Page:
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Enforcement through the courts

At trial What level of expertise can a patent owner expect from the courts? The District Court of The Hague is the sole first-instance court in patent cases in the Netherlands. It is a specialised and respected patent court. All judges are experienced in handling patent cases and some judges have a technical background. The judges of the Court of Appeal in The Hague are also specialised in patent cases. Patentees can thus expect a high level of expertise from the courts. 

Are cases decided by one judge, a panel of judges or a jury? One judge decides preliminary relief proceedings. A panel of three judges decides proceedings on the merits. A panel of three judges decides appeals. 

If jury trials do exist, what is the process for deciding whether a case should be put to a jury? No jury trials exist in the Netherlands.

What role can and do expert witnesses play in proceedings? Parties will often submit expert statements, particularly in complex cases. There is no cross-examination of experts, but parties often bring their experts to the hearing. Experts will sometimes explain certain technical points during the hearing, usually on the request of one of the parties or the court; however, this does not have the nature of a cross-examination.

Does your jurisdiction apply a doctrine of equivalents and, if so, how? The Dutch Supreme Court has held that claim construction must be carried out on the basis of Article 69 of the European Patent Convention and the Protocol on Interpretation. The extent of protection conferred by a patent will thus be determined by the claims and the description and drawings shall be used to interpret the claims. Due account will be taken of any element which is equivalent to an element specified in the claims (Article 2 of the Protocol on Interpretation). The interpretation is conducted from the perspective of the skilled person and his or her knowledge of the art on the application or priority date (Supreme Court, April 4 2014, ECLI:NL:HR:2014:816, Medinol/Abbott). The protocol is considered a guideline for finding the answer to the question of the scope of protection of the patent. The protocol teaches that the claims should not be taken literally, nor merely as a guideline, but that there should be a balance resulting in a fair protection for the patentee and a reasonable degree of legal certainty for third parties.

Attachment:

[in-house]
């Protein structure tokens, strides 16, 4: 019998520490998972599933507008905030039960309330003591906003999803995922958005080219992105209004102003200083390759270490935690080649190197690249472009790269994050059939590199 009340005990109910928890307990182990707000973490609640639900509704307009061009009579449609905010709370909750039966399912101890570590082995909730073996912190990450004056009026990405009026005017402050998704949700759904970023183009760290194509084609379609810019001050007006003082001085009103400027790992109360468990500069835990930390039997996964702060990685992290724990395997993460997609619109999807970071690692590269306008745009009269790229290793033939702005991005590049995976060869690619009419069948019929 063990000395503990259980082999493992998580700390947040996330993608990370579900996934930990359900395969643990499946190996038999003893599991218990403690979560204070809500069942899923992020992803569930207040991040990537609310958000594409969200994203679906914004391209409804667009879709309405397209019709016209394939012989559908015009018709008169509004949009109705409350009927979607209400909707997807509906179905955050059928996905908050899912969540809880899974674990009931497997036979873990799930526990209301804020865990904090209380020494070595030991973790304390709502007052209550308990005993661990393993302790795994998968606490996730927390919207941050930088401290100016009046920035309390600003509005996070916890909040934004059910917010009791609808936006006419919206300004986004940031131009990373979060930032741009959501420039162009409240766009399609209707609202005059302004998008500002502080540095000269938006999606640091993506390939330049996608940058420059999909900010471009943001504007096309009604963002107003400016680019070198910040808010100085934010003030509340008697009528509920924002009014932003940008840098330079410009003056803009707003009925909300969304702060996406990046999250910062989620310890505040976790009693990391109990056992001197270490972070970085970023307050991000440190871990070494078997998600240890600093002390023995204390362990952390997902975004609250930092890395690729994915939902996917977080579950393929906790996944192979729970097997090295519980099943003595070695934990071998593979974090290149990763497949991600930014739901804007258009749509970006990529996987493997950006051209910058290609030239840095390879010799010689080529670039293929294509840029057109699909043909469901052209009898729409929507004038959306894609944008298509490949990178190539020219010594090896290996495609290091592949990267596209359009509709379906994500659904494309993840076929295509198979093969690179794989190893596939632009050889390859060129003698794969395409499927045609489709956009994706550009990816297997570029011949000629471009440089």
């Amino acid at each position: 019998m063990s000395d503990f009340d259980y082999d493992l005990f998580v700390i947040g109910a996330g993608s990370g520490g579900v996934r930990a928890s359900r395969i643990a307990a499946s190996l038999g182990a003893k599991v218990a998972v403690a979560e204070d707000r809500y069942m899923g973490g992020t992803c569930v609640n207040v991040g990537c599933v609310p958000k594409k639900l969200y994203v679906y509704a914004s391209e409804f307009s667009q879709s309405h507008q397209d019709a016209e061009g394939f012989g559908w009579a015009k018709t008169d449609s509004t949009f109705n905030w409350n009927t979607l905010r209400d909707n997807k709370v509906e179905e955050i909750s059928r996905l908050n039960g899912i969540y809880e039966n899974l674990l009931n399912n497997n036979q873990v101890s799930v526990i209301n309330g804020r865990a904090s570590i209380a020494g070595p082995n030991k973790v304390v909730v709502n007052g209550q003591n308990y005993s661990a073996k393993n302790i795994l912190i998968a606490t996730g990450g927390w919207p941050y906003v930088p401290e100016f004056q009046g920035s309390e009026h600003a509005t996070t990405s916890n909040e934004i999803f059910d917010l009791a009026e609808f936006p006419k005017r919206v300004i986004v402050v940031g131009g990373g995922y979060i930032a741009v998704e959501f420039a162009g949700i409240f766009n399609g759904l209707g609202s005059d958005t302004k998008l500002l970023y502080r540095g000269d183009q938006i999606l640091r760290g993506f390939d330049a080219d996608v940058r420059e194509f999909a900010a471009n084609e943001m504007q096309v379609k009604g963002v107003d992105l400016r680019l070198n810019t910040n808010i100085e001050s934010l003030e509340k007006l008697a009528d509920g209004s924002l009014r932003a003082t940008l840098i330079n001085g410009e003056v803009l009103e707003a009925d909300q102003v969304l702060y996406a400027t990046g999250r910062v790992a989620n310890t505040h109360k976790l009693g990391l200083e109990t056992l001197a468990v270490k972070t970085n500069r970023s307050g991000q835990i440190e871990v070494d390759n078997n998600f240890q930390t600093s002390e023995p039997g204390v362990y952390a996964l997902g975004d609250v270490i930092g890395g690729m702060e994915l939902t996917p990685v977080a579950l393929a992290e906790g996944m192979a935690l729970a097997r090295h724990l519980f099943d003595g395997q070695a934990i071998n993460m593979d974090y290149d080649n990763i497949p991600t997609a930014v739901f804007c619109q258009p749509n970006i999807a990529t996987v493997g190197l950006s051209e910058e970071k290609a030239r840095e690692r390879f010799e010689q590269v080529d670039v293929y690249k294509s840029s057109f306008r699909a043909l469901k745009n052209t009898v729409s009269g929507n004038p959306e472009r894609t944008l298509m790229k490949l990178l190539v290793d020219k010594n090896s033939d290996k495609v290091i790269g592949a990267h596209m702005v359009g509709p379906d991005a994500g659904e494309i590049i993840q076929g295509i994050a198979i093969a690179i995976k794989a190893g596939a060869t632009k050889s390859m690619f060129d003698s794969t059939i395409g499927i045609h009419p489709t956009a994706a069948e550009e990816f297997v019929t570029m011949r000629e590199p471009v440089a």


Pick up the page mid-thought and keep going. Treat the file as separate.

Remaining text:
Equivalents known on the application or priority date are thus already taken into account when constructing the claims. The District Court of The Hague has decided that there may then only be room for infringement by equivalence if it concerns equivalent measures that were not foreseeable on the application or priority date of the patent. These can then be taken into account in the context of the infringement question and, if appropriate, be included in the scope of protection of the patent (District Court of The Hague, June 18 2014, BIE 2014/41, MBI/Shimano). Equivalence is usually determined by applying the function-way-result test. This test is most common in patent proceedings regarding mechanical (engineering) patents. Courts sometimes apply the insubstantial differences test in pharmaceutical cases.

Is it possible to obtain preliminary injunctions? If so, under what circumstances? Patent owners can initiate preliminary relief proceedings. Preliminary injunctions (sometimes even cross-border) and ancillary orders (eg, recalls, rectifications and account of profits, but not damages) can be obtained within four to six weeks. To succeed, a patent owner must show that its patent has been infringed or that there is a serious threat thereto and that there is an urgent interest in the claimed relief. The urgency requirement is generally easy to meet, as under Dutch case law, patent infringements are usually considered to be urgent by nature. However, the patent owner does need to act in a sufficiently expedient manner. The claimed relief will be denied if the provisions judge finds that the patent has not been infringed or if there is a reasonable chance that the patent will be found invalid in opposition proceedings or proceedings on the merits.

In extremely urgent cases, the patentee may request an ex parte injunction against the infringer. The provisions judge will decide on the ex parte injunction request without hearing the alleged infringer. Ex parte injunctions can be obtained in one to three days. However, ex parte injunctions in patent cases are rare in the Netherlands. The infringer can protect itself against a possible ex parte injunction by submitting so-called 'protective letters' with the district court in the relevant districts. This is not a guarantee that no ex parte injunction will be issued. The provisions judge will consider and assess the arguments in the request and the arguments in the protective letter when deciding on the ex parte injunction request.

How are issues around infringement and validity treated in your jurisdiction? In preliminary relief proceedings, the patent owner must show that its patent has been infringed. The claimed relief will be denied if the provisions judge is of the opinion that there is a serious chance that the patent will be found invalid in opposition proceedings or proceedings on the merits.

In proceedings on the merits, the patent owner must show that its patent has been infringed. If the defendant claims revocation of the patent, the defendant has the onus of proving that the patent is invalid (Dutch Supreme Court, March 6 2009, LJN: BG7411, Schneider v Cordis, legal ground 5.2.3).